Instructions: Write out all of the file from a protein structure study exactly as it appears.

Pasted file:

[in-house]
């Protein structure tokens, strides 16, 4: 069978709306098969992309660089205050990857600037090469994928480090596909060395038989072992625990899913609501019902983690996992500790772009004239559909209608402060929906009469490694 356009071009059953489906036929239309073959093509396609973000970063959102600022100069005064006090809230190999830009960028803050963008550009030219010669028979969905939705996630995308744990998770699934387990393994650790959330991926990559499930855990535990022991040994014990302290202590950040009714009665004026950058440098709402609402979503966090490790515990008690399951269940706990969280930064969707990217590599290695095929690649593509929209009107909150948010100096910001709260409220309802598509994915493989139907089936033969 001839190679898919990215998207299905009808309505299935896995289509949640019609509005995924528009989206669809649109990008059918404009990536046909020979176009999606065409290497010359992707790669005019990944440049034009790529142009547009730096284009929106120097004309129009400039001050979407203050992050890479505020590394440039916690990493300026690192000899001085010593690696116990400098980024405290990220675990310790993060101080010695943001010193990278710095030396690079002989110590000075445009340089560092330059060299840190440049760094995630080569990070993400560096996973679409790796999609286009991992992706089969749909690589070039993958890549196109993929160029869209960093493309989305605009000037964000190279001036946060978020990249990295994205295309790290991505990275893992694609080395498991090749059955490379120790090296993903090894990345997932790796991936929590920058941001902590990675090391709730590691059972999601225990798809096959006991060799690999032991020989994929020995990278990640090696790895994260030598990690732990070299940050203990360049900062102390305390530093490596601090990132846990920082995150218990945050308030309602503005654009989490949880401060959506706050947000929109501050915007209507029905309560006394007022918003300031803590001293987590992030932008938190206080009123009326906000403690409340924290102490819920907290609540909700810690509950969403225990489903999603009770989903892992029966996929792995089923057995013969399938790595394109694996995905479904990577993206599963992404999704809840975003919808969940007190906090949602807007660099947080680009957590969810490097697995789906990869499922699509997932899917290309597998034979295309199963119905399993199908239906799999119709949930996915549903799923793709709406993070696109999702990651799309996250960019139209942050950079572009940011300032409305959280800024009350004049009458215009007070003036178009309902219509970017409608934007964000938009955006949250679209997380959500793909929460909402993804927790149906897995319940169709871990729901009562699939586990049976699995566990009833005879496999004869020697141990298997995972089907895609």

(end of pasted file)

[in-house]
């Protein structure tokens, strides 16, 4: 069978709306098969992309660089205050990857600037090469994928480090596909060395038989072992625990899913609501019902983690996992500790772009004239559909209608402060929906009469490694 356009071009059953489906036929239309073959093509396609973000970063959102600022100069005064006090809230190999830009960028803050963008550009030219010669028979969905939705996630995308744990998770699934387990393994650790959330991926990559499930855990535990022991040994014990302290202590950040009714009665004026950058440098709402609402979503966090490790515990008690399951269940706990969280930064969707990217590599290695095929690649593509929209009107909150948010100096910001709260409220309802598509994915493989139907089936033969 001839190679898919990215998207299905009808309505299935896995289509949640019609509005995924528009989206669809649109990008059918404009990536046909020979176009999606065409290497010359992707790669005019990944440049034009790529142009547009730096284009929106120097004309129009400039001050979407203050992050890479505020590394440039916690990493300026690192000899001085010593690696116990400098980024405290990220675990310790993060101080010695943001010193990278710095030396690079002989110590000075445009340089560092330059060299840190440049760094995630080569990070993400560096996973679409790796999609286009991992992706089969749909690589070039993958890549196109993929160029869209960093493309989305605009000037964000190279001036946060978020990249990295994205295309790290991505990275893992694609080395498991090749059955490379120790090296993903090894990345997932790796991936929590920058941001902590990675090391709730590691059972999601225990798809096959006991060799690999032991020989994929020995990278990640090696790895994260030598990690732990070299940050203990360049900062102390305390530093490596601090990132846990920082995150218990945050308030309602503005654009989490949880401060959506706050947000929109501050915007209507029905309560006394007022918003300031803590001293987590992030932008938190206080009123009326906000403690409340924290102490819920907290609540909700810690509950969403225990489903999603009770989903892992029966996929792995089923057995013969399938790595394109694996995905479904990577993206599963992404999704809840975003919808969940007190906090949602807007660099947080680009957590969810490097697995789906990869499922699509997932899917290309597998034979295309199963119905399993199908239906799999119709949930996915549903799923793709709406993070696109999702990651799309996250960019139209942050950079572009940011300032409305959280800024009350004049009458215009007070003036178009309902219509970017409608934007964000938009955006949250679209997380959500793909929460909402993804927790149906897995319940169709871990729901009562699939586990049976699995566990009833005879496999004869020697141990298997995972089907895609």